Hypotension: Decreases in blood pressure associated with diltiazem hydrochloride therapy may occasionally result in symptomatic hypotension.
Acute Hepatic Injury: Mild elevations of serum transaminases with and without concomitant elevation in alkaline phosphatase and bilirubin have been observed in clinical studies. Such elevations were usually transient and frequently resolved even with continued diltiazem treatment. In rare instances, significant elevations in alkaline phoshatase, LDH, SGOT, SGPT, and other phenomena consistent with acute hepatic injury have been noted. These reactions tended to occur early after therapy initiation (1 to 6 weeks) and have been reversible upon discontinuation of drug therapy. The relationship to diltiazem is uncertain in some cases, but probable in some others. (See PRECAUTIONS.)
Diltiazem hydrochloride is extensively metabolized by the liver and is excreted by the kidneys and in bile. As with any drug given over prolonged periods, laboratory parameters should be monitored at regular intervals. The drug should be used with caution in patients with impaired renal or hepatic function. In subacute and chronic dog and rat studies designed to produce toxicity, high doses of diltiazem were associated with hepatic damage. In special subacute hepatic studies, oral doses of 125 mg/kg and higher in rats were associated with histological changes in the liver which were reversible when the drug was discontinued. In dogs, doses of 20 mg/kg were also associated with hepatic changes; however, these changes were reversible with continued dosing.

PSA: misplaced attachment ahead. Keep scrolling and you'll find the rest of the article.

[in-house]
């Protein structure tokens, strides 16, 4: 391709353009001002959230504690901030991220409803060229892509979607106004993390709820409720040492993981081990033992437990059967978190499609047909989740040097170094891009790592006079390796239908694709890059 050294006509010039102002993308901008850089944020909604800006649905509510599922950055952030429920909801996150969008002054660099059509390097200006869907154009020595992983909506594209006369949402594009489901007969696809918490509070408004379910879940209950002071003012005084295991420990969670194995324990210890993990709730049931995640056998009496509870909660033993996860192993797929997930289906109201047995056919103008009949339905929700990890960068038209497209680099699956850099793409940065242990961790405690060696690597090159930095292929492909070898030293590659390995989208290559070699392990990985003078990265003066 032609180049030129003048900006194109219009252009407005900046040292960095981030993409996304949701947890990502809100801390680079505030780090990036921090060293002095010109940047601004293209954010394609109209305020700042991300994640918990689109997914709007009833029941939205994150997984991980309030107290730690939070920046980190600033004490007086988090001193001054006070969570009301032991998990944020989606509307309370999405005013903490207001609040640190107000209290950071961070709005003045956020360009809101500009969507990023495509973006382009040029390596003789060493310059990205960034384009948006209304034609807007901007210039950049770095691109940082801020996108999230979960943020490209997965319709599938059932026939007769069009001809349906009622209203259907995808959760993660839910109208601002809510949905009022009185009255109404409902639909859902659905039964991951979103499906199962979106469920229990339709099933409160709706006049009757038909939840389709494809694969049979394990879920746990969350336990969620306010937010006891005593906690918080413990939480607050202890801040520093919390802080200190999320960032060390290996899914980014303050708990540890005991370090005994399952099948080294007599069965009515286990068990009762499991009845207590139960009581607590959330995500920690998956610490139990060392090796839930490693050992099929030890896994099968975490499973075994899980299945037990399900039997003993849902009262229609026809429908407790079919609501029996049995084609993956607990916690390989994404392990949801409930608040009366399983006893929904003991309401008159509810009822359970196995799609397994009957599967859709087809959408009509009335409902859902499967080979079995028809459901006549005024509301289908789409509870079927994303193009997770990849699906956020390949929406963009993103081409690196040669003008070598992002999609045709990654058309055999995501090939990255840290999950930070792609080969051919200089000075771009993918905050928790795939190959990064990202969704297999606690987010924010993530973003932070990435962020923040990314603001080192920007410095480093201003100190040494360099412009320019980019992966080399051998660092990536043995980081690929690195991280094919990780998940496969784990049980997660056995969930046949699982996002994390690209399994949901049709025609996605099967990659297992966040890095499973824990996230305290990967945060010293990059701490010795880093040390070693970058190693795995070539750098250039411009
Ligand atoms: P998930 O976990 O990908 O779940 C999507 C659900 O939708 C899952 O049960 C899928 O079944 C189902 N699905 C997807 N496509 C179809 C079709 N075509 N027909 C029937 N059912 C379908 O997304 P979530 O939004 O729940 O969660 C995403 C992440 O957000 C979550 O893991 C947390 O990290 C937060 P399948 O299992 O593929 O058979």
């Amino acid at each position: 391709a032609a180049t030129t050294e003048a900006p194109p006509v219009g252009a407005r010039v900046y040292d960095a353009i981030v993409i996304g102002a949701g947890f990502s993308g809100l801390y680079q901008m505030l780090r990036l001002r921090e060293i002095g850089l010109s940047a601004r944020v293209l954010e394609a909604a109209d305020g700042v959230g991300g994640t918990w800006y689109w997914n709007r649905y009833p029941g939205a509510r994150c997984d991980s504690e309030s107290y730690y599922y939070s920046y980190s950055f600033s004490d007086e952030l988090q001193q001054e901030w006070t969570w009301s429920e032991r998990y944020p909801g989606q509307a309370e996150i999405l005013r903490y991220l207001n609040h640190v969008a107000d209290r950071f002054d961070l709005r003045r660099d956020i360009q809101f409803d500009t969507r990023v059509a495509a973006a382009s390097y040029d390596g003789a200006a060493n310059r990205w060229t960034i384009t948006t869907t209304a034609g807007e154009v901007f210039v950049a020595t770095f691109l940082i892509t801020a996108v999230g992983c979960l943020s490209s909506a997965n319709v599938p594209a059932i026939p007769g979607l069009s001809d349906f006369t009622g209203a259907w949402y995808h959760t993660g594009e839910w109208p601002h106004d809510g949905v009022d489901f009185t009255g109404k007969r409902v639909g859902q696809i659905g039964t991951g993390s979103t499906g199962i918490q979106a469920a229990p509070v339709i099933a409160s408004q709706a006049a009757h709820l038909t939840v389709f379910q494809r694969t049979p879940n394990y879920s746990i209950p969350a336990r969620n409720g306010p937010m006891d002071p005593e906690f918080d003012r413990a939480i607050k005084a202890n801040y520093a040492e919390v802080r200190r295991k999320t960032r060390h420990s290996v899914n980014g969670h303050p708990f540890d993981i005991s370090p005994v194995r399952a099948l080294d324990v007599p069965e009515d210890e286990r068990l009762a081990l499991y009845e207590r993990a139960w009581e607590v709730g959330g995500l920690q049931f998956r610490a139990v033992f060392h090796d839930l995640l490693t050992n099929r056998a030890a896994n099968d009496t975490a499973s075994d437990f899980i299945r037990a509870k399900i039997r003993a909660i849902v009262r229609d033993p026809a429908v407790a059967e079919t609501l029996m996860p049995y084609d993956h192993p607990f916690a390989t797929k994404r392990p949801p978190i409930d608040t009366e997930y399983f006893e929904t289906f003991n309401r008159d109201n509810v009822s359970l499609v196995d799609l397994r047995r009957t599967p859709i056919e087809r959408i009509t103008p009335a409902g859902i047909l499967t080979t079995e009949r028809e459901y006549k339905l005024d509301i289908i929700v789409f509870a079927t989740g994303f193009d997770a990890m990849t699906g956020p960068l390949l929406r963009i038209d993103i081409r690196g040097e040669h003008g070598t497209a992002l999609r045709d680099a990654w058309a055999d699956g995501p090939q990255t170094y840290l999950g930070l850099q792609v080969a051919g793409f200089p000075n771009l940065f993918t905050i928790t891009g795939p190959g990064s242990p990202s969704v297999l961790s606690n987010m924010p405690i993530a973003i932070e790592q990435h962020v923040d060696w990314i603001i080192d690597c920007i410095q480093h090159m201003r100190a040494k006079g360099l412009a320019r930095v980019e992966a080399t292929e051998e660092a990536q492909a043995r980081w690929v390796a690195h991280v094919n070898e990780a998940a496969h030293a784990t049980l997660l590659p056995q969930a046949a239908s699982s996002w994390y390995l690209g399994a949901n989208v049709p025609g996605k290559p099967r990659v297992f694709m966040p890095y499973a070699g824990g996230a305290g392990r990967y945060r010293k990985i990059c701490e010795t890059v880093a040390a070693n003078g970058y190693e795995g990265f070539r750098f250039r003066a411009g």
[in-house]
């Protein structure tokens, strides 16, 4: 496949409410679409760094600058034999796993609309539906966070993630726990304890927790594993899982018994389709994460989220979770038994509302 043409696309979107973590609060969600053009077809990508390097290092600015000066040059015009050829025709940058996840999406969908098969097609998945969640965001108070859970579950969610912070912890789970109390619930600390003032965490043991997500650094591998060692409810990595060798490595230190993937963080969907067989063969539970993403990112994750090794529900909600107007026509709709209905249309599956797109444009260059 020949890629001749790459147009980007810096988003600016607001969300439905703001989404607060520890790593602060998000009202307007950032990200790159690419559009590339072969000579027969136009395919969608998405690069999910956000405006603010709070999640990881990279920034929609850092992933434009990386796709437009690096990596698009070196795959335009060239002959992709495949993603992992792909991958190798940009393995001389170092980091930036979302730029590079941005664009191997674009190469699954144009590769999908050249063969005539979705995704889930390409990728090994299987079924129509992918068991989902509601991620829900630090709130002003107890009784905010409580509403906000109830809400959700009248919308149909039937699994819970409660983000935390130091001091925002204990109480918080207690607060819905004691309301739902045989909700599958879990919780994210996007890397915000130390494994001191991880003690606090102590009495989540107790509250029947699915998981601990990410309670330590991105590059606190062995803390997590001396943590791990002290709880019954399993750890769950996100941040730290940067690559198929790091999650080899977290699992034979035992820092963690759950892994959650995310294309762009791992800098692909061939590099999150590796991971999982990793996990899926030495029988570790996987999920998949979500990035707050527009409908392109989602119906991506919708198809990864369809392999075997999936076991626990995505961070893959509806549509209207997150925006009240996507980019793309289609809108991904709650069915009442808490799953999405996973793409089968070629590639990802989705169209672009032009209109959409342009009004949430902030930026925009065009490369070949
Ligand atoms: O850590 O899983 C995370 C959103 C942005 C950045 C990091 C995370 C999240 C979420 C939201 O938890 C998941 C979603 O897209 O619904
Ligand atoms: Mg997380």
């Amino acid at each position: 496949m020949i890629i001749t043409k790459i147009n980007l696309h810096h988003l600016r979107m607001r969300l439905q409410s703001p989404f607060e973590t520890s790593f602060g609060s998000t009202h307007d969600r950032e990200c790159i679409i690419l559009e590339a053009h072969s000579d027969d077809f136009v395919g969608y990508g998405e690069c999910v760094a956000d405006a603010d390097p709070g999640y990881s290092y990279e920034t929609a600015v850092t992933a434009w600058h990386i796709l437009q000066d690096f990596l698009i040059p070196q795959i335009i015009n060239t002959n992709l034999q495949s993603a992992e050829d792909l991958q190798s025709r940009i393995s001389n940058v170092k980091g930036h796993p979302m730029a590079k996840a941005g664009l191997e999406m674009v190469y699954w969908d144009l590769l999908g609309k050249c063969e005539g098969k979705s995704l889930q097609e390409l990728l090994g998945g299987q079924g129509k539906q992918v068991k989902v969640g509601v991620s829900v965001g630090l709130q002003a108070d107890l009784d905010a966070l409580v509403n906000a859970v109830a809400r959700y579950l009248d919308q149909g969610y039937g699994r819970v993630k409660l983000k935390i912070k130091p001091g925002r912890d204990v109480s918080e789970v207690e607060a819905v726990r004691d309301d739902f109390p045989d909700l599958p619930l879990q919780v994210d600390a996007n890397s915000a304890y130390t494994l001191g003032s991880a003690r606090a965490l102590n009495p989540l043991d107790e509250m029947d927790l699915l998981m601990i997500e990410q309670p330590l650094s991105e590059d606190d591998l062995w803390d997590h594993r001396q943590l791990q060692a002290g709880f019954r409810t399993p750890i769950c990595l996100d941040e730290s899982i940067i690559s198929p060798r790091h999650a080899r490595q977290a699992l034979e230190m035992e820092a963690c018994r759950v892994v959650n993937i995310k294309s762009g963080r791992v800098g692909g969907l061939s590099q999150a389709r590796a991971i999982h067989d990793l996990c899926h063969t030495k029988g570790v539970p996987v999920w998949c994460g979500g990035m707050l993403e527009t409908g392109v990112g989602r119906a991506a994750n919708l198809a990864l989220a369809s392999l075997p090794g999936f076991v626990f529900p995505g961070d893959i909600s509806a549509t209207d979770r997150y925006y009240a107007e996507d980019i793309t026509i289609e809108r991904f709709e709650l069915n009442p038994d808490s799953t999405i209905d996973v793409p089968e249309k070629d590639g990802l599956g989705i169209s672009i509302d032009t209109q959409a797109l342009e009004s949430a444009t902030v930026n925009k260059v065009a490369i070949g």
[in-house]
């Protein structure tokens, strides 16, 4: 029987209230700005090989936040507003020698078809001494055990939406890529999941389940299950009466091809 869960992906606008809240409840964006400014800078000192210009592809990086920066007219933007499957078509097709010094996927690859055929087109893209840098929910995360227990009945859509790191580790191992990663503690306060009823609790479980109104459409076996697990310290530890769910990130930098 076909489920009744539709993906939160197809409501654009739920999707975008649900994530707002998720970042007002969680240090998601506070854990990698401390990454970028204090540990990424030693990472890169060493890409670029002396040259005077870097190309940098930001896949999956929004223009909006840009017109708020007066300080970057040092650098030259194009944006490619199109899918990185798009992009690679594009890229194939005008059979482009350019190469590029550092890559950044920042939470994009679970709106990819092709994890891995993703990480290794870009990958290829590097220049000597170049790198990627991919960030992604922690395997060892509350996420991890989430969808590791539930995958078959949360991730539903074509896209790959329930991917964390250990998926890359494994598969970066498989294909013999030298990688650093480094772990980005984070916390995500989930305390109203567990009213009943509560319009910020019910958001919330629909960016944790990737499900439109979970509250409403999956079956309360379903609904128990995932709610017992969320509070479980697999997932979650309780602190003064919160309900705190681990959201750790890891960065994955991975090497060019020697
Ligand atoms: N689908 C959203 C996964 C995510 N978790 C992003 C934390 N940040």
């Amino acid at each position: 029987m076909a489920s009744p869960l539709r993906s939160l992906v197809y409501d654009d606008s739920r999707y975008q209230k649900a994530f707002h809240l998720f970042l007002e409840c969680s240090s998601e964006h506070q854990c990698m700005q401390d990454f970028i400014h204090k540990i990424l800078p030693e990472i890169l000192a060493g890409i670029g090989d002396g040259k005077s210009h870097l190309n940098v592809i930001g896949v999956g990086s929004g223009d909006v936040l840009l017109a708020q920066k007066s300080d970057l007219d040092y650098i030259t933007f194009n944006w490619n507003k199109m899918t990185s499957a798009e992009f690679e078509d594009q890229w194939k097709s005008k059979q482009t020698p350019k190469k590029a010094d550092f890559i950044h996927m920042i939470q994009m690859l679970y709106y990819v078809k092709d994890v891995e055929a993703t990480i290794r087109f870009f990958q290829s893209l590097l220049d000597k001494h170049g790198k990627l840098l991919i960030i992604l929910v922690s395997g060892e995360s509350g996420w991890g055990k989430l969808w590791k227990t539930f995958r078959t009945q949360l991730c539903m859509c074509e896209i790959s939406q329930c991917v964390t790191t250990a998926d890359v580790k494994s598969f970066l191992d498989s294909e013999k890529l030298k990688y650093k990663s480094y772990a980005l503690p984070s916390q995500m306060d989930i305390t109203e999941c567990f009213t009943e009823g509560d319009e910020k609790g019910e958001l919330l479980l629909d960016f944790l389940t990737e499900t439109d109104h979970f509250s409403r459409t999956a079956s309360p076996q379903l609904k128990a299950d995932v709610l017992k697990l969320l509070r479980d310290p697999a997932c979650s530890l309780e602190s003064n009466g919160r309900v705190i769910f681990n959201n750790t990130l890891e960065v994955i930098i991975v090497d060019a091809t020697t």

Dermatological events (see ADVERSE REACTIONS) may be transient and may disappear despite continued use of diltiazem hydrochloride. However, skin eruptions progressing to erythema multiforme and/or exfoliative dermatitis have also been infrequently reported. Should a dermatologic reaction persist, the drug should be discontinued.
Diltiazem Hydrochloride Extended-release Capsules should be taken on an empty stomach. Patients should be cautioned that the diltiazem hydrochloride extended-release capsules should not be opened, chewed or crushed, and should be swallowed whole.